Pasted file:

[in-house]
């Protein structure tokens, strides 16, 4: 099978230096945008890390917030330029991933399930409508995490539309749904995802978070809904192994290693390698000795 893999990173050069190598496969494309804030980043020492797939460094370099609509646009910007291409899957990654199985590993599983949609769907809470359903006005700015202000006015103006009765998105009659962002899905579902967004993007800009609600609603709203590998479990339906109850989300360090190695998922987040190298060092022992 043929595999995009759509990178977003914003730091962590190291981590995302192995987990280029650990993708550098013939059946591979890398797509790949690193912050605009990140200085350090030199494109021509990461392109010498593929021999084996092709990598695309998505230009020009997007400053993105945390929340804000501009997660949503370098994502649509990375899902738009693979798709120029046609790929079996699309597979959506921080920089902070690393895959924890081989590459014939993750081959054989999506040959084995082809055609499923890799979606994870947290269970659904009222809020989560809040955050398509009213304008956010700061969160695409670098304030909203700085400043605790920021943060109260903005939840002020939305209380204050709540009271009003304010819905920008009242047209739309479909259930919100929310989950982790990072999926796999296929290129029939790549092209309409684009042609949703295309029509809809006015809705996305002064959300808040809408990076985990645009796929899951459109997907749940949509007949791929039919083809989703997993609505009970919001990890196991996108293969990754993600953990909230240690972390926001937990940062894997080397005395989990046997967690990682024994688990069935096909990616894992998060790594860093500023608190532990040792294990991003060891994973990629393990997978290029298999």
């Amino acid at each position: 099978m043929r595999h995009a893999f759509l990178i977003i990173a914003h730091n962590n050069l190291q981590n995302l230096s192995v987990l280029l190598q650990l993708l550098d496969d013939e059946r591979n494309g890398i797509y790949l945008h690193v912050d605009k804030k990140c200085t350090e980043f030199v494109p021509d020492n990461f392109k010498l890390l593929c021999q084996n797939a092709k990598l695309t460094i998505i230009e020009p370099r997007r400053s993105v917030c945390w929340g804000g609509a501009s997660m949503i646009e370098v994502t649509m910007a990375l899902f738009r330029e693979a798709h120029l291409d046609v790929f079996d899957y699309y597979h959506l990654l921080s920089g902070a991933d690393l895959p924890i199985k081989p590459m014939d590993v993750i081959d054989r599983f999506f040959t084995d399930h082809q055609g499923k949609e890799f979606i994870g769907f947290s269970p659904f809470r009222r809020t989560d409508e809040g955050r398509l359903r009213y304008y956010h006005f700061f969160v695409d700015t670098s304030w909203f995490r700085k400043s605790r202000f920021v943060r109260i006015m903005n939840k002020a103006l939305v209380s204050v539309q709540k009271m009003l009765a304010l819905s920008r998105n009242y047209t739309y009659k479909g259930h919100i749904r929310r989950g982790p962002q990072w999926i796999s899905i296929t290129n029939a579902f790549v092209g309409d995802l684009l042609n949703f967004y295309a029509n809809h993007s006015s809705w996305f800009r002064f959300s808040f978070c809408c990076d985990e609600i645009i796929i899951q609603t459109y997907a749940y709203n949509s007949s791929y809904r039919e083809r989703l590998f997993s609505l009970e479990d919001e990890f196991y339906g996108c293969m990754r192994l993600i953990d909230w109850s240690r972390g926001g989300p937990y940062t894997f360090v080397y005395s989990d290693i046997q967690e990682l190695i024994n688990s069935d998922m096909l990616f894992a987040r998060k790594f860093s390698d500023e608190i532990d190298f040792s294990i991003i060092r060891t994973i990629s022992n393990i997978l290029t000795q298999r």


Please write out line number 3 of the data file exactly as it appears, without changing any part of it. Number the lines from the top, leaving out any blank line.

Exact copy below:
């Amino acid at each position: 099978m043929r595999h995009a893999f759509l990178i977003i990173a914003h730091n962590n050069l190291q981590n995302l230096s192995v987990l280029l190598q650990l993708l550098d496969d013939e059946r591979n494309g890398i797509y790949l945008h690193v912050d605009k804030k990140c200085t350090e980043f030199v494109p021509d020492n990461f392109k010498l890390l593929c021999q084996n797939a092709k990598l695309t460094i998505i230009e020009p370099r997007r400053s993105v917030c945390w929340g804000g609509a501009s997660m949503i646009e370098v994502t649509m910007a990375l899902f738009r330029e693979a798709h120029l291409d046609v790929f079996d899957y699309y597979h959506l990654l921080s920089g902070a991933d690393l895959p924890i199985k081989p590459m014939d590993v993750i081959d054989r599983f999506f040959t084995d399930h082809q055609g499923k949609e890799f979606i994870g769907f947290s269970p659904f809470r009222r809020t989560d409508e809040g955050r398509l359903r009213y304008y956010h006005f700061f969160v695409d700015t670098s304030w909203f995490r700085k400043s605790r202000f920021v943060r109260i006015m903005n939840k002020a103006l939305v209380s204050v539309q709540k009271m009003l009765a304010l819905s920008r998105n009242y047209t739309y009659k479909g259930h919100i749904r929310r989950g982790p962002q990072w999926i796999s899905i296929t290129n029939a579902f790549v092209g309409d995802l684009l042609n949703f967004y295309a029509n809809h993007s006015s809705w996305f800009r002064f959300s808040f978070c809408c990076d985990e609600i645009i796929i899951q609603t459109y997907a749940y709203n949509s007949s791929y809904r039919e083809r989703l590998f997993s609505l009970e479990d919001e990890f196991y339906g996108c293969m990754r192994l993600i953990d909230w109850s240690r972390g926001g989300p937990y940062t894997f360090v080397y005395s989990d290693i046997q967690e990682l190695i024994n688990s069935d998922m096909l990616f894992a987040r998060k790594f860093s390698d500023e608190i532990d190298f040792s294990i991003i060092r060891t994973i990629s022992n393990i997978l290029t000795q298999r």